i) Uhuru Muigai Kenyatta -Vs- Nairobi Star Publications Limited  eKLR; and
ii) Republic -Vs- Attorney General & another Ex parte Samuel Kazungu Kambi  eKLR
16. It was further submitted that the Petition does not disclose in what manner the constitutional rights of the Petitioner had been violated by the 4th Respondent. That the failure to precisely disclose the provisions of the Constitution that had been violated made it difficult for the Court to determine with certainty which rights and freedoms had been infringed. That the Petitioner had failed to specifically identify where the access road it alleges to have a right of way over passes in the 4th Respondent’s land. It relied on the case of Ledidi Ole Tauta & others v Attorney General & 2 others  eKLR for that limb of submission. Lastly, the 4th Respondent submitted that this Court has no jurisdiction to alienate public land, sub-divide it and create an access road for the convenience of the Petitioner. It was argued that such an intervention would violate and disrupt the 4th Respondent’s mandate which is outlined in the Kenya Agricultural and Livestock Research Act No. 17 of 2013 as a State corporation. Reliance was placed on the case of Kenya Industrial Estates Limited -Vs- Anne Chepsiror & 5 others  eKLR.
17. The 3rd Respondent also filed submissions on 28th October, 2019 in opposition to the Petition. It reiterated that it had been wrongly joined to these proceedings because it is neither a stakeholder, partner, contributor nor donor to the fencing project at Chyulu Hills National Park. It was prayed that the Petition be struck out against it in accordance with Order 1 Rule 10(2) of the Civil Procedure Rules, 2010.
18. It is common ground from the pleadings herein that the Petitioner’s members have for a long time been crossing through the 4th Respondent’s land into theirs via an access route which they now wish this Court to officially sanction as theirs by right under the Constitution to continue using. It is also not in dispute that the 1st and 4th Respondents wish to fence off their respective properties in order to limit human-wildlife conflict as well as to effectively carry out their mandates. In my assessment, the only relevant issue for determination herein is: -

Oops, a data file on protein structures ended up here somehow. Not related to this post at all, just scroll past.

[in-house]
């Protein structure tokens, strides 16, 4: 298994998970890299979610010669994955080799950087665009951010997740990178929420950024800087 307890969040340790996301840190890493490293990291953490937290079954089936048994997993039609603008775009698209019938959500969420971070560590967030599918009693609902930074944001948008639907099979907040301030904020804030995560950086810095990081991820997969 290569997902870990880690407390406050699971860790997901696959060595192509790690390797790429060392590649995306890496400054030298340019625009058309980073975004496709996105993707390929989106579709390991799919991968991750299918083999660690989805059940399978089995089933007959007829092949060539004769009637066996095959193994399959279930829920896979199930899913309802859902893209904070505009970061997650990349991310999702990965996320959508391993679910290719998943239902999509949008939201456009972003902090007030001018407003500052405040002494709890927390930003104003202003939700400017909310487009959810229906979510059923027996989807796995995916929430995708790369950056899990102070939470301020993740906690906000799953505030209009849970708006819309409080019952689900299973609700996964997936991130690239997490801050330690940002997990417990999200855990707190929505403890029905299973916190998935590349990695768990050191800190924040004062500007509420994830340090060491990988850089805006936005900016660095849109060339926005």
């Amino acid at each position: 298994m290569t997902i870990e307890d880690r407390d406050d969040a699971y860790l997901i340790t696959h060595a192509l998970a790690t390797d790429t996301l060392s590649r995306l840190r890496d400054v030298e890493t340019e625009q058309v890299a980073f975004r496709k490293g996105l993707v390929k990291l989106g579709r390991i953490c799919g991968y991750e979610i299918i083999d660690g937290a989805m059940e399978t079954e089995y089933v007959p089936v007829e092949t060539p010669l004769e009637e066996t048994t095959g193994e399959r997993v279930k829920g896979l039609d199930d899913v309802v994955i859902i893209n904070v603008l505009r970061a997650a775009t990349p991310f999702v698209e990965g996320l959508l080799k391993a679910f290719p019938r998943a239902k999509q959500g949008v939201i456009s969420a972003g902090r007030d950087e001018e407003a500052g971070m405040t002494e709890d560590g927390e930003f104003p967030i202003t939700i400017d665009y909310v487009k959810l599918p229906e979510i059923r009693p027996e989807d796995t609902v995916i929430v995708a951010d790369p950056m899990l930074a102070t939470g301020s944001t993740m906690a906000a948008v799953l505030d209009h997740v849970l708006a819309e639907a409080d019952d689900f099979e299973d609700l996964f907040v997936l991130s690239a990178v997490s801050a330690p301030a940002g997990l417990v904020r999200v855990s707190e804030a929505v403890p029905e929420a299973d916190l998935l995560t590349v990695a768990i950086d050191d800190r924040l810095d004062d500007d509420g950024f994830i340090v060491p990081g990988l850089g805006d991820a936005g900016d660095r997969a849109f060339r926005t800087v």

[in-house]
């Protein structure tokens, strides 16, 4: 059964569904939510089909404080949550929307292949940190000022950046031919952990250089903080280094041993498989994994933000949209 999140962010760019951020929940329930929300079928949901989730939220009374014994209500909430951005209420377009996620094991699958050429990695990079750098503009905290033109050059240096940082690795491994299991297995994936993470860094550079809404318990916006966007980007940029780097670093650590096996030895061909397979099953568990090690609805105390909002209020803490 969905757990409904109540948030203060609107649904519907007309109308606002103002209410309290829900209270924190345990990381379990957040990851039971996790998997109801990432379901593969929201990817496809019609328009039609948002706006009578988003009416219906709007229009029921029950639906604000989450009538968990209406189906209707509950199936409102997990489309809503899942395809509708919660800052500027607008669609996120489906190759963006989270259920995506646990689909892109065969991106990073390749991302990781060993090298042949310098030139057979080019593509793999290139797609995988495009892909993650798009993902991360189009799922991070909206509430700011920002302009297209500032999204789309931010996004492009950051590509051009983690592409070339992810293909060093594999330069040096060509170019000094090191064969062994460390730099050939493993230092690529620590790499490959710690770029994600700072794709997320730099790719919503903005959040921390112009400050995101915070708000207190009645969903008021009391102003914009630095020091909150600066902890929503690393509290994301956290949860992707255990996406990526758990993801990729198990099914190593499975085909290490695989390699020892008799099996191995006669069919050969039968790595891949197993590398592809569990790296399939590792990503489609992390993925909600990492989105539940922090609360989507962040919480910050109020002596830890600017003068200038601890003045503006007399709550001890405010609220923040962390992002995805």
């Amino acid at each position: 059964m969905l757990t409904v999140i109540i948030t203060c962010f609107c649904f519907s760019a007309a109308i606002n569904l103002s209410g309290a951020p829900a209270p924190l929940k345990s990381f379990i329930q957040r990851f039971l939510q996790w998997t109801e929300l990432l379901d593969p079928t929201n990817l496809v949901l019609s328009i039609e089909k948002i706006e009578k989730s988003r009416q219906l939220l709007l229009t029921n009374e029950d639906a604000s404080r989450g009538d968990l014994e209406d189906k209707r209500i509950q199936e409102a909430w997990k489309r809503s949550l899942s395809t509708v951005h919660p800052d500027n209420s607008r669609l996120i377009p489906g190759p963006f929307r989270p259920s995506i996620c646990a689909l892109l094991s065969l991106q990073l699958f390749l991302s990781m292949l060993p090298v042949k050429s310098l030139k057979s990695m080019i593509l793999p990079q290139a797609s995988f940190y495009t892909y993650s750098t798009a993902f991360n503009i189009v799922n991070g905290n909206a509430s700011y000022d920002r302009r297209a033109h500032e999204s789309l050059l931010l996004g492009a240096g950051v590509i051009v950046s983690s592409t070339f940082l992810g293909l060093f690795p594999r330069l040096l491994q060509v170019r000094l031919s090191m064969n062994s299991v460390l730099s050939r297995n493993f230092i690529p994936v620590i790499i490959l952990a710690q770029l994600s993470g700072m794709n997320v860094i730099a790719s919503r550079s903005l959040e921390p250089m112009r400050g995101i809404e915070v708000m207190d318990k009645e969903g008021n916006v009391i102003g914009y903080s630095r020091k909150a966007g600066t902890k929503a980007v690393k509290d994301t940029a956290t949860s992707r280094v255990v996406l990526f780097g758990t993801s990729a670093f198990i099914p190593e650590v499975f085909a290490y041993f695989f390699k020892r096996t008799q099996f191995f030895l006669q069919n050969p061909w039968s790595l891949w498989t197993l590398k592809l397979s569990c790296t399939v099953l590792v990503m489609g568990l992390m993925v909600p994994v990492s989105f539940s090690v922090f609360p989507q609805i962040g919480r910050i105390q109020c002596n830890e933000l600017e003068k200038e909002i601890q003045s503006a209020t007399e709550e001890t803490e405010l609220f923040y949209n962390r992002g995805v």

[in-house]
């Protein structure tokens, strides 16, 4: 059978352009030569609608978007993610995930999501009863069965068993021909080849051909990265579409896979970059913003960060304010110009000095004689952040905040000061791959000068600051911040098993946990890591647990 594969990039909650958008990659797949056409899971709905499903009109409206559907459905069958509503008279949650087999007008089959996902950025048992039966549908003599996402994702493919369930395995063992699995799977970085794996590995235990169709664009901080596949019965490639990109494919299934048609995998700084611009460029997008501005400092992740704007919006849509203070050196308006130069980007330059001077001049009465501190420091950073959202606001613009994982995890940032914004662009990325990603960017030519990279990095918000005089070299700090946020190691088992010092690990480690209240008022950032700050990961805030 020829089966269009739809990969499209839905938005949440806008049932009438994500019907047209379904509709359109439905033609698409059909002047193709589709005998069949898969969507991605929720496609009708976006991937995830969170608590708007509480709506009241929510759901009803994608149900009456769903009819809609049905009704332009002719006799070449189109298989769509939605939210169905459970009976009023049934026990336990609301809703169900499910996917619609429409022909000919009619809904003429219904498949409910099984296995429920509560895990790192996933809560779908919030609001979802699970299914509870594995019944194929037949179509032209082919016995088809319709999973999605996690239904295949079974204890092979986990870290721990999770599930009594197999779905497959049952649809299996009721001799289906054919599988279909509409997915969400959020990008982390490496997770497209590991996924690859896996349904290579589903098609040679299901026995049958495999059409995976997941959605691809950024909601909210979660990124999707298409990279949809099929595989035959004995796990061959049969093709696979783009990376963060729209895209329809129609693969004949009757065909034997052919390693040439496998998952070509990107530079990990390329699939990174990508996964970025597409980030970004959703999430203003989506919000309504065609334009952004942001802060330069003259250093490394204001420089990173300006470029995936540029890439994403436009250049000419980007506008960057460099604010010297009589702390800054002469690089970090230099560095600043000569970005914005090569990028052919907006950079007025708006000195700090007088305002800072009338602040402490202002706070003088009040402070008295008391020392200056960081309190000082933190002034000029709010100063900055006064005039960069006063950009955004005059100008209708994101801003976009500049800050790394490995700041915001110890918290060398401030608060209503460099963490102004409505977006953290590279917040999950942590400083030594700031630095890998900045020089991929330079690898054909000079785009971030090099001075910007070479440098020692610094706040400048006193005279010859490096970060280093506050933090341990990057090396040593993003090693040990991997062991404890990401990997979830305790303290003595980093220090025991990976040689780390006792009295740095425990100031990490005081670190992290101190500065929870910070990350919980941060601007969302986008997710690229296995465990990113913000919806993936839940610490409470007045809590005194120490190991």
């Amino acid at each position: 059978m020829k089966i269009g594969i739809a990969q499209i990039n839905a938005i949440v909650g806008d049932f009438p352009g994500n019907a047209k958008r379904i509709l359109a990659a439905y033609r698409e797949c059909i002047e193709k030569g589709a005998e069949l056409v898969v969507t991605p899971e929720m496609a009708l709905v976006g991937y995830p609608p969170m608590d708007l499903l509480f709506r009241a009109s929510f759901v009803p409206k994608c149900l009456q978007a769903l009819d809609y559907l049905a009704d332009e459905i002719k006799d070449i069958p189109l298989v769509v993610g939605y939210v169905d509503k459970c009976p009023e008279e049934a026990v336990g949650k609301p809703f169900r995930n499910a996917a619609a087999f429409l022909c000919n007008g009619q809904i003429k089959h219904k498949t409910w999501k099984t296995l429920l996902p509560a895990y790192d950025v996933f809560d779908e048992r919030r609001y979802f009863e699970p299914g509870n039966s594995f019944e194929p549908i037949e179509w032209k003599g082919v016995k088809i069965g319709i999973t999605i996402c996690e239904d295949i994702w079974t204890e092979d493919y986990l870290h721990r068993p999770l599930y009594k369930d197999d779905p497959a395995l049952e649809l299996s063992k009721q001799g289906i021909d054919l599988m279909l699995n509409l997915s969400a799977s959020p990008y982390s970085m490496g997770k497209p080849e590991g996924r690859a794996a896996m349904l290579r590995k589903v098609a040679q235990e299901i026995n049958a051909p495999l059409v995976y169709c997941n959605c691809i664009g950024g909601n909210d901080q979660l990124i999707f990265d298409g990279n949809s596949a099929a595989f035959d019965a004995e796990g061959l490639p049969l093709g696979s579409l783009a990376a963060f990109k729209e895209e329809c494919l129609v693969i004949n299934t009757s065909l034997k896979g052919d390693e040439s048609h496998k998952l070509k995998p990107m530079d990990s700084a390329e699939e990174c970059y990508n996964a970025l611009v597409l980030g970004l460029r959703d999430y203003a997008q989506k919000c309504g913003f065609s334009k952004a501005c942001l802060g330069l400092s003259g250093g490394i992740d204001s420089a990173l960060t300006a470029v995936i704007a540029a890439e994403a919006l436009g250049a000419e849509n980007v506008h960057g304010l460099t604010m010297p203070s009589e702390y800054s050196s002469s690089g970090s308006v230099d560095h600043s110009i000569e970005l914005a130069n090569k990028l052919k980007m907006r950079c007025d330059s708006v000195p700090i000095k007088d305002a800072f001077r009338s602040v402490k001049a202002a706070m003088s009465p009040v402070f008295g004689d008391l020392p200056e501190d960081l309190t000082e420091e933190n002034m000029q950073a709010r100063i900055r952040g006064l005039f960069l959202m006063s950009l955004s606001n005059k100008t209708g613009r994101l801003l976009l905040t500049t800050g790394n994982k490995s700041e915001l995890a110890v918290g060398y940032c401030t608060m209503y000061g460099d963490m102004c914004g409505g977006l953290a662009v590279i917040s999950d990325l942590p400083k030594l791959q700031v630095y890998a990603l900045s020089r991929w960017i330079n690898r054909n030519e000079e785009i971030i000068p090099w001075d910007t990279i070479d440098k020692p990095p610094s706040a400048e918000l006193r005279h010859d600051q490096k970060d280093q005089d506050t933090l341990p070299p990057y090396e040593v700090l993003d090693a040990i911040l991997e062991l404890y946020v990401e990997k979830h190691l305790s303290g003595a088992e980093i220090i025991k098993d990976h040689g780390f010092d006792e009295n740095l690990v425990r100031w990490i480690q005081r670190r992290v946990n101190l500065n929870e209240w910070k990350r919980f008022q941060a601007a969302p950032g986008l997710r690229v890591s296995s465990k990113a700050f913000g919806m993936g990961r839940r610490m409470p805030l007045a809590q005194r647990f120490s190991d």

i) Whether the Petitioner has demonstrated any constitutional violations or threats thereof to its right to property with a reasonable degree of precision?
19. The substantive test to be applied when making a finding on whether the alleged violations forming the basis of the Petitioner’s complaint were committed must be in line with the High Court’s pronouncement in Anarita Karimi Njeru -Vs- The Republic (1976-1980) KLR 1272 where it held as follows: -
“We would, however, again stress that if a person is seeking redress from the High Court on a matter which involves a reference to the Constitution, it is important (if only to ensure that justice is done to his case) that he should set out with a reasonable degree of precision that of which he complains, the provisions said to be infringed, and the manner in which they are alleged to be infringed.”
20. It was a finding which the Court of Appeal reaffirmed in Mumo Matemu -Vs- Trusted Society of Human Rights Alliance & 5 others  eKLR in the following terms: -
“(43) The petition before the High Court referred to Articles 1, 2, 3, 4, 10, 19, 20 and 73 of the Constitution in its title. However, the petition provided little or no particulars as to the allegations and the manner of the alleged infringements. For example, in paragraph 2 of the petition, the 1st respondent averred that the appointing organs ignored concerns touching on the integrity of the appellant. No particulars were enumerated. Further, paragraph 4 of the petition alleged that the Government of Kenya had overthrown the Constitution, again, without any particulars. At paragraph 5 of the amended petition, it was alleged that the respondents have no respect for the spirit of the Constitution and the rule of law, without any particulars.